How (and Why) to Do a Self-Exam for Skin Cancer
It takes just 10 minutes a month to do a self-exam, from scalp to toes.
No one knows your body as well as you do. That's why dermatologists recommend that all adults perform a monthly full-body check. "If you do regular self-exams and see a dermatologist once a year, you should be able to catch most skin cancers," says Anne Marie McNeill, MD, a Newport Beach, California, dermatologist and spokesperson for the Skin Cancer Foundation.
Unfortunately, studies have found that only 28 to 33% of people make self-exams a habit. To ensure you never skip yours, Dr. McNeill recommends adding monthly reminders into your smartphone calendar. (While you're at it, text a friend and remind her to do hers, too.) Then follow these steps.
Gather your supplies
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Remove your clothes and face the full-length mirror; it's best to do this in natural light, but any bright light is fine, Dr. McNeill says. If possible, ask your partner or a friend to do it with you, so you can help each other with hard-to-see places.
Start at the top
You can do a skin check in any order, but Dr. McNeill advises being systematic so the whole process becomes routine. An easy way is to work from top to bottom. Start by examining your head and face. Check vulnerable places like your ears (front, back, and inside), lips and the sides of your nose. Next, thoroughly inspect your scalp, using the blow-dryer to blow sections of hair out of the way; don't forget the nape of your neck.
What you should notice: "In general, any new spot or mole that comes up in adulthood should be evaluated," Dr. McNeill says, as well as anything that just looks unusual. Docs call them "ugly ducklings"—spots that look different from other spots or are changing.
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Examine hands and arms
Look at your palms, between each of your fingers and under your fingernails. (Remove nail polish before doing your check.) Work your way up your forearms, looking at the fronts and backs; then lift your arms over your head and look in the mirror to check elbows, undersides of upper arms and underarms.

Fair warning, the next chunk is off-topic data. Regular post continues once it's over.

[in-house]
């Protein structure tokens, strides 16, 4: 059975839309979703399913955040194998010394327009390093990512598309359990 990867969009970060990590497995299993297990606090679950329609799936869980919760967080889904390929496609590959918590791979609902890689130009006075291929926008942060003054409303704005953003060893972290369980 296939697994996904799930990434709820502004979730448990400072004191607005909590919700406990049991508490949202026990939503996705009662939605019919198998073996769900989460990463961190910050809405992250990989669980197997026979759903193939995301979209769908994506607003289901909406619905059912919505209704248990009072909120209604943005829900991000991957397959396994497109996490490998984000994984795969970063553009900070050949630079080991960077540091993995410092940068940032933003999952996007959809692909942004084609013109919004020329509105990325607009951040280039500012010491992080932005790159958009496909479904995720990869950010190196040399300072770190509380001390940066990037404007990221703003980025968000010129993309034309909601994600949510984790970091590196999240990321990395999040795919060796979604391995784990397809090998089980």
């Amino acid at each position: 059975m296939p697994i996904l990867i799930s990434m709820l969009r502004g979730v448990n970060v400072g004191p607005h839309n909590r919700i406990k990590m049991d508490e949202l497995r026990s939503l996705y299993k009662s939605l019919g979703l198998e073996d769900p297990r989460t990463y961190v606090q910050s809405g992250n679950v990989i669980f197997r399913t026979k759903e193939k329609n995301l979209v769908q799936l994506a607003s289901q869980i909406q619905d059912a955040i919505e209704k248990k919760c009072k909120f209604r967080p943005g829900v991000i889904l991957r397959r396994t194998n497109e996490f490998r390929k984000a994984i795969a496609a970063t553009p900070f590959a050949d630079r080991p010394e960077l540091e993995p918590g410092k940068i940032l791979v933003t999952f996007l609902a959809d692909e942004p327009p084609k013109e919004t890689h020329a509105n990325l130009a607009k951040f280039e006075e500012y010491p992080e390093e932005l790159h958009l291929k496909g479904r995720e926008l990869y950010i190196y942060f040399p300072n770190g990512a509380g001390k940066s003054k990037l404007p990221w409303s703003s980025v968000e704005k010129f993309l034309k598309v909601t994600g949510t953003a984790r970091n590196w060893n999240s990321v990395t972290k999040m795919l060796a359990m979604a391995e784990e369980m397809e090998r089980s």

Give your torso a look
Give your torso a look. On the front side, examine the heavily sun-exposed shoulders and décolletage, and lift and look under your breasts. Next, use the hand mirror to check your shoulders and back.
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Review your bottom half
Check fronts and sides of legs (legs are the most common site for melanomas in women). Then, using the chair, elevate one leg at a time and use the hand mirror to check backs of legs, feet (including soles, heels, between toes and under toenails), your derriere, and genitals. Though most ob-gyns examine that area during your yearly checkup, in between appointments, "you really should be looking at all the cracks and crevices," says Brooke Jackson, MD.
Use the body map to record the location, size and color of any spots you see. Dr. McNeill suggests snapping photos of questionable ones to help you keep track of whether they're changing over time. File the body maps and photos somewhere you won't forget about them so you can monitor changes over time. And, of course, see your derm if you spot anything suspicious.